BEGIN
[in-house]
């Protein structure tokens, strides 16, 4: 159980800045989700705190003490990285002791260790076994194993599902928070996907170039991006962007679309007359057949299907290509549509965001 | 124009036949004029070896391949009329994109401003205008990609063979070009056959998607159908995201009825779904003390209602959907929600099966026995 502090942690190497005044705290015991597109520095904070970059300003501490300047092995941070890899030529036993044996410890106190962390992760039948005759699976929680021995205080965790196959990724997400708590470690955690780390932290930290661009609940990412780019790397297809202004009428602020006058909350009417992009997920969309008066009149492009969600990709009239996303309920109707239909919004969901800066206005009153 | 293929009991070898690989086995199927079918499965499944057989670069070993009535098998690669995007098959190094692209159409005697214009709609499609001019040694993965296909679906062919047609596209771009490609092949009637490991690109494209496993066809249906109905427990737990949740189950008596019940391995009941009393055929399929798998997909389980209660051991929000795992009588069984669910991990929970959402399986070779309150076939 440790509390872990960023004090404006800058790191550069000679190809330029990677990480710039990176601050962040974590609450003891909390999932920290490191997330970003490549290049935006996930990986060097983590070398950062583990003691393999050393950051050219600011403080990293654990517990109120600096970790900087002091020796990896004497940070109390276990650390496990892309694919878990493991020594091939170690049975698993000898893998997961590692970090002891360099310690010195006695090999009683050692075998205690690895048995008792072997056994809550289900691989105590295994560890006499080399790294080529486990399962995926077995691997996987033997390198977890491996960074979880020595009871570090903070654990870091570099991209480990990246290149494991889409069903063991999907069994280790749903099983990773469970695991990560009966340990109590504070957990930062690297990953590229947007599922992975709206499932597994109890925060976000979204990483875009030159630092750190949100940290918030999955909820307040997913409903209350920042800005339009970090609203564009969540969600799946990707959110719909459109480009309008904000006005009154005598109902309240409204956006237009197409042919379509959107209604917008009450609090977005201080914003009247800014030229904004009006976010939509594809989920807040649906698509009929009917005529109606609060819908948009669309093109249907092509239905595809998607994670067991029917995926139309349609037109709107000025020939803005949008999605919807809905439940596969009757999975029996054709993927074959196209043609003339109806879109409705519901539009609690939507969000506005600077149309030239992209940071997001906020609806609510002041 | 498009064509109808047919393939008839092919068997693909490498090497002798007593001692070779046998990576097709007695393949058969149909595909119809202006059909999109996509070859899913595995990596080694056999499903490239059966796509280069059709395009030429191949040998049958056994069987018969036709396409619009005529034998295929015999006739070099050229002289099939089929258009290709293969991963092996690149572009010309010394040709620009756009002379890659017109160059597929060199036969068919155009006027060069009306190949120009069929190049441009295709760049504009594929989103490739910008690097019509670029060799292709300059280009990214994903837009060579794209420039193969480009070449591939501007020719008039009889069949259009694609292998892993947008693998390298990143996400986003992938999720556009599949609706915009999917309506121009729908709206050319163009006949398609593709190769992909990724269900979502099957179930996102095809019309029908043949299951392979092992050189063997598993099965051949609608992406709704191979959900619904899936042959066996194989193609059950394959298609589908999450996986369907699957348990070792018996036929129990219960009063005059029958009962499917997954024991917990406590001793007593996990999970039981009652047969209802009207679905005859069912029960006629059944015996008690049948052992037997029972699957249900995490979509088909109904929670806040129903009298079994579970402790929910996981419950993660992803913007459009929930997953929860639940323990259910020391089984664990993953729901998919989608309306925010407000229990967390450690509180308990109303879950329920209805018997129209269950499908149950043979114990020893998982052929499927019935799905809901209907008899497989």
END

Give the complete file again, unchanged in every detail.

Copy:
[in-house]
């Protein structure tokens, strides 16, 4: 159980800045989700705190003490990285002791260790076994194993599902928070996907170039991006962007679309007359057949299907290509549509965001 | 124009036949004029070896391949009329994109401003205008990609063979070009056959998607159908995201009825779904003390209602959907929600099966026995 502090942690190497005044705290015991597109520095904070970059300003501490300047092995941070890899030529036993044996410890106190962390992760039948005759699976929680021995205080965790196959990724997400708590470690955690780390932290930290661009609940990412780019790397297809202004009428602020006058909350009417992009997920969309008066009149492009969600990709009239996303309920109707239909919004969901800066206005009153 | 293929009991070898690989086995199927079918499965499944057989670069070993009535098998690669995007098959190094692209159409005697214009709609499609001019040694993965296909679906062919047609596209771009490609092949009637490991690109494209496993066809249906109905427990737990949740189950008596019940391995009941009393055929399929798998997909389980209660051991929000795992009588069984669910991990929970959402399986070779309150076939 440790509390872990960023004090404006800058790191550069000679190809330029990677990480710039990176601050962040974590609450003891909390999932920290490191997330970003490549290049935006996930990986060097983590070398950062583990003691393999050393950051050219600011403080990293654990517990109120600096970790900087002091020796990896004497940070109390276990650390496990892309694919878990493991020594091939170690049975698993000898893998997961590692970090002891360099310690010195006695090999009683050692075998205690690895048995008792072997056994809550289900691989105590295994560890006499080399790294080529486990399962995926077995691997996987033997390198977890491996960074979880020595009871570090903070654990870091570099991209480990990246290149494991889409069903063991999907069994280790749903099983990773469970695991990560009966340990109590504070957990930062690297990953590229947007599922992975709206499932597994109890925060976000979204990483875009030159630092750190949100940290918030999955909820307040997913409903209350920042800005339009970090609203564009969540969600799946990707959110719909459109480009309008904000006005009154005598109902309240409204956006237009197409042919379509959107209604917008009450609090977005201080914003009247800014030229904004009006976010939509594809989920807040649906698509009929009917005529109606609060819908948009669309093109249907092509239905595809998607994670067991029917995926139309349609037109709107000025020939803005949008999605919807809905439940596969009757999975029996054709993927074959196209043609003339109806879109409705519901539009609690939507969000506005600077149309030239992209940071997001906020609806609510002041 | 498009064509109808047919393939008839092919068997693909490498090497002798007593001692070779046998990576097709007695393949058969149909595909119809202006059909999109996509070859899913595995990596080694056999499903490239059966796509280069059709395009030429191949040998049958056994069987018969036709396409619009005529034998295929015999006739070099050229002289099939089929258009290709293969991963092996690149572009010309010394040709620009756009002379890659017109160059597929060199036969068919155009006027060069009306190949120009069929190049441009295709760049504009594929989103490739910008690097019509670029060799292709300059280009990214994903837009060579794209420039193969480009070449591939501007020719008039009889069949259009694609292998892993947008693998390298990143996400986003992938999720556009599949609706915009999917309506121009729908709206050319163009006949398609593709190769992909990724269900979502099957179930996102095809019309029908043949299951392979092992050189063997598993099965051949609608992406709704191979959900619904899936042959066996194989193609059950394959298609589908999450996986369907699957348990070792018996036929129990219960009063005059029958009962499917997954024991917990406590001793007593996990999970039981009652047969209802009207679905005859069912029960006629059944015996008690049948052992037997029972699957249900995490979509088909109904929670806040129903009298079994579970402790929910996981419950993660992803913007459009929930997953929860639940323990259910020391089984664990993953729901998919989608309306925010407000229990967390450690509180308990109303879950329920209805018997129209269950499908149950043979114990020893998982052929499927019935799905809901209907008899497989």